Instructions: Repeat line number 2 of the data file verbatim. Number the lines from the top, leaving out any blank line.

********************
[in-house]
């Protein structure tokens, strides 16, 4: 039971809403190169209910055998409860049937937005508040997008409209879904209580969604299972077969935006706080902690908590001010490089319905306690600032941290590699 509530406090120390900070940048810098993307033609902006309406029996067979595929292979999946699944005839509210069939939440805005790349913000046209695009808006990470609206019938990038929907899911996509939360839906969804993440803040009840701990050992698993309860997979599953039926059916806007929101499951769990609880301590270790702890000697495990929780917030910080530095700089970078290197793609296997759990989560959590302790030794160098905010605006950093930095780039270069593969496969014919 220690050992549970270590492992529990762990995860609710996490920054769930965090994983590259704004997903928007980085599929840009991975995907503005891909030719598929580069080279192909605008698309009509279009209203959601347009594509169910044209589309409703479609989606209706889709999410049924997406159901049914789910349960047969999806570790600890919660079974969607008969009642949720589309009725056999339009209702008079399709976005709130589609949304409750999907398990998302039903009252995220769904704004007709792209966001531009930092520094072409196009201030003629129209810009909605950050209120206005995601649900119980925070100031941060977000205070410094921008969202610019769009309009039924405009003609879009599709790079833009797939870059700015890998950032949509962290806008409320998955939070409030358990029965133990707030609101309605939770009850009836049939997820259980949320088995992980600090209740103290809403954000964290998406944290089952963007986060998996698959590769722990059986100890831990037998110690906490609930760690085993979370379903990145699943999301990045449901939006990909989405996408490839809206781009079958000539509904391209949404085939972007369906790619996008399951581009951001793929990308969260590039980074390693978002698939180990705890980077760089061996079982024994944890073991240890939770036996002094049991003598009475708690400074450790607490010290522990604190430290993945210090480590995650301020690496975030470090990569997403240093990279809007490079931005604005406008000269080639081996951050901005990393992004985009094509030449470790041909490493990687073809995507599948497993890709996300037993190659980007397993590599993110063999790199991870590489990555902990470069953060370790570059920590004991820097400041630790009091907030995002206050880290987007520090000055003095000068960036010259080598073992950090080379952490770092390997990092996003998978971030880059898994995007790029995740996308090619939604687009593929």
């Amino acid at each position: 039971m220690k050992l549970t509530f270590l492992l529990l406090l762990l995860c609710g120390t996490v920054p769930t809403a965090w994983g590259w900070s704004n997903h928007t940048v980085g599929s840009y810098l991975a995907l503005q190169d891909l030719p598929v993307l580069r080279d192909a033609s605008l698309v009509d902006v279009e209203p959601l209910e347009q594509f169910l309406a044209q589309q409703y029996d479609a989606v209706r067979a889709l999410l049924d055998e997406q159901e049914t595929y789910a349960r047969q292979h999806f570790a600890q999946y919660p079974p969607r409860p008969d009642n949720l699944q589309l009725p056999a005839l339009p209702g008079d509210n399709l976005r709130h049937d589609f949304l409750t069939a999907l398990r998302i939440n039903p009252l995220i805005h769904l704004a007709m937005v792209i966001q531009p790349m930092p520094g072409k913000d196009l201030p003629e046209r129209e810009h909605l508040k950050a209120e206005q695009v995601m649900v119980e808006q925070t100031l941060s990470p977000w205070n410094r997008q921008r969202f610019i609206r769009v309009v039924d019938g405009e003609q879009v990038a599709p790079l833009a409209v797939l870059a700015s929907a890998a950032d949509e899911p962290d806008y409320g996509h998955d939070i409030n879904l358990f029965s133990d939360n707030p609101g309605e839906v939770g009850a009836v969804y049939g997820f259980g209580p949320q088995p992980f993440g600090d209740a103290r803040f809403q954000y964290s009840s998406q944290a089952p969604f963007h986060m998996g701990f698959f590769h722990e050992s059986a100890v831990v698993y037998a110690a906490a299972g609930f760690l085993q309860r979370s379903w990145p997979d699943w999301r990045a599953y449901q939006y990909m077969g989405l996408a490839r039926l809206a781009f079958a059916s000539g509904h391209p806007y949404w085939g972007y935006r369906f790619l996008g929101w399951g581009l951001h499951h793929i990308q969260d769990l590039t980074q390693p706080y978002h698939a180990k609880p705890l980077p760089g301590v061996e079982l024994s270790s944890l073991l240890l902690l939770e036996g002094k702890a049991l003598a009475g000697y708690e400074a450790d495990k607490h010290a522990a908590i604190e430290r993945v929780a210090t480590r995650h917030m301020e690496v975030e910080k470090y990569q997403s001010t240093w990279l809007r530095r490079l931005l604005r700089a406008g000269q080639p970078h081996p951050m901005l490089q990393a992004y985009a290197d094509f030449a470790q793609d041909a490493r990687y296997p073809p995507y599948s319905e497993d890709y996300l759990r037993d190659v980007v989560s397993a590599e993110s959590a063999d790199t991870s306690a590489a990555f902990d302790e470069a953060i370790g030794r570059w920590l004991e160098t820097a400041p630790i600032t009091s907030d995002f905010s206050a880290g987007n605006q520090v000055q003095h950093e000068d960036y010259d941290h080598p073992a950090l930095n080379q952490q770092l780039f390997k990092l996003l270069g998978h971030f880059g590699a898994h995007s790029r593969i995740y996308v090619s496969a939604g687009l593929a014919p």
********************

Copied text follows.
């Protein structure tokens, strides 16, 4: 039971809403190169209910055998409860049937937005508040997008409209879904209580969604299972077969935006706080902690908590001010490089319905306690600032941290590699 509530406090120390900070940048810098993307033609902006309406029996067979595929292979999946699944005839509210069939939440805005790349913000046209695009808006990470609206019938990038929907899911996509939360839906969804993440803040009840701990050992698993309860997979599953039926059916806007929101499951769990609880301590270790702890000697495990929780917030910080530095700089970078290197793609296997759990989560959590302790030794160098905010605006950093930095780039270069593969496969014919 220690050992549970270590492992529990762990995860609710996490920054769930965090994983590259704004997903928007980085599929840009991975995907503005891909030719598929580069080279192909605008698309009509279009209203959601347009594509169910044209589309409703479609989606209706889709999410049924997406159901049914789910349960047969999806570790600890919660079974969607008969009642949720589309009725056999339009209702008079399709976005709130589609949304409750999907398990998302039903009252995220769904704004007709792209966001531009930092520094072409196009201030003629129209810009909605950050209120206005995601649900119980925070100031941060977000205070410094921008969202610019769009309009039924405009003609879009599709790079833009797939870059700015890998950032949509962290806008409320998955939070409030358990029965133990707030609101309605939770009850009836049939997820259980949320088995992980600090209740103290809403954000964290998406944290089952963007986060998996698959590769722990059986100890831990037998110690906490609930760690085993979370379903990145699943999301990045449901939006990909989405996408490839809206781009079958000539509904391209949404085939972007369906790619996008399951581009951001793929990308969260590039980074390693978002698939180990705890980077760089061996079982024994944890073991240890939770036996002094049991003598009475708690400074450790607490010290522990604190430290993945210090480590995650301020690496975030470090990569997403240093990279809007490079931005604005406008000269080639081996951050901005990393992004985009094509030449470790041909490493990687073809995507599948497993890709996300037993190659980007397993590599993110063999790199991870590489990555902990470069953060370790570059920590004991820097400041630790009091907030995002206050880290987007520090000055003095000068960036010259080598073992950090080379952490770092390997990092996003998978971030880059898994995007790029995740996308090619939604687009593929």